New ME Association Leaflet: Is ME a neurological disease? | 19 February 2020


Dr Charles Shepherd, Hon. Medical Adviser, ME Association.

The following is an extract from a newly updated leaflet.

This leaflet summarises all the key clinical, research and political evidence supporting a neurological classification for myalgic encephalopathy/encephalomyelitis (M.E.).

The ME Association position is that myalgic encephalopathy – meaning problems with muscles (myalgia) and with brain function (encephalopathy) is the most suitable name for the disease at this time.

There is no significant or consistent pathological evidence to support the use of the term  ‘encephalomyelitis’ (widespread inflammation of the brain and spinal cord) although the terms ‘benign myalgic encephalomyelitis’ and ‘post-viral fatigue syndrome’ have been (and still are) used to describe the condition by the World Health Organisation.

This lack of definitive evidence accounts in part for the reluctance of neurology to accept M.E. into its medical discipline. Many doctors still prefer to use ‘chronic fatigue syndrome’ but this is not a name we support as it does nothing to explain causation and downplays the severity of the condition. It’s akin to calling dementia, chronic forgetfulness syndrome!

We believe that myalgic encephalopathy (M.E.) should not be dismissed by neurology, and that neurologists have a key role to play in diagnosis and management, but we also believe that the cause of symptoms may stem from other systems in the body.

Until such time as research determines actual causes for the symptoms, and the name and description of this disease can be better determined, we continue to support a neurological classification.

What do we mean by neurological?

Neurological disorders are diseases of the nervous system. These include structural, biochemical or electrical abnormalities in the brain, spinal cord or peripheral nerves that can result in a range of symptoms.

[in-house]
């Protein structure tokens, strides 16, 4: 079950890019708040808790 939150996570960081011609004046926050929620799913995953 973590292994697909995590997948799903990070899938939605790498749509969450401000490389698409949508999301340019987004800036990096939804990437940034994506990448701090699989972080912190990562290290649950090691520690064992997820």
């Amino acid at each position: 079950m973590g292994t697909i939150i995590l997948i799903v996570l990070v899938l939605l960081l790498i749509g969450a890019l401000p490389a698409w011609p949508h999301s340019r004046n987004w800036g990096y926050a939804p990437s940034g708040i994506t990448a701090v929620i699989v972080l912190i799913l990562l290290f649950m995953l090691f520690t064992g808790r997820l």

Clinical evidence of neurological dysfunction

People with M.E. have a variety of neurological symptoms. These include (A-Z):

– Alcohol/Drug Intolerance

Intolerance or sensitivity is not uncommon, especially in relation to drugs such as antidepressants and painkillers that act on the brain and nervous system. Medications may need to be introduced slowly with a low dose that is built up over time.

– Autonomic Nervous System Dysfunction

This can produce symptoms such as feeling faint on standing, orthostatic intolerance and postural orthostatic tachycardia syndrome.

– Cognitive Dysfunction

Problems with short-term memory, concentration, attention span, information-processing and wordfinding ability; often referred to as ‘brain fog’ by patients.

– Chronic Fatigue

Activity-induced muscle fatigue is almost always present and even minor physical and/or cognitive exertion can lead to post-exertional malaise (PEM) and an often-delayed exacerbation of symptoms.

The fatigue in M.E. has similar features to the central (brain) fatigue found in other neurological conditions, such as multiple sclerosis and there may also be similar pathological mechanisms involved – although PEM is thought to be a rather unique and characteristic symptom of M.E.

– Dysequilibrium

Problems with balance that may induce feelings of vertigo and nausea.

– Headaches and Migraines

Headaches and migraines (sometimes without headache but acute sensitivity to light and/or nausea) are often experienced.

– Hypothalamic Dysfunction

Leading to disturbances in temperature control and down-regulation of the hypothalamic-pituitary-adrenal axis controlling the output of cortisol.

– Neuropathic Pain

Pain that has a burning, stabbing or searing quality.

– Sensory Disturbances

Include loss of sensation, abnormal sensations/paraesthesiae, and increased sensitivity to light, sound and touch.

– Sleep dysfunction

Including hypersomnia, fragmented sleep patterns, waking feeling unrefreshed, insomnia, vivid dreams and night-sweats.

– Tinnitus

The perception of hearing noises often a ringing in the ears.

– Other Symptoms

Some people, especially those with severe symptoms, may experience more severe neurological symptoms – including atypical seizures (i.e. not epilepsy), blackouts, double vision, loss of speech and loss of swallowing ability (requiring tube-feeding).

Also covered in this leaflet:

– World Health Organisation (WHO) Classification

– The UK Government Position

– Research evidence of neurological abnormalities

– Why do some doctors believe that M.E. is not a neurological disease?

– The NHS and the NICE clinical guideline on ME/CFS

– Research studies that demonstrate objective neurological abnormalities

The ME Association

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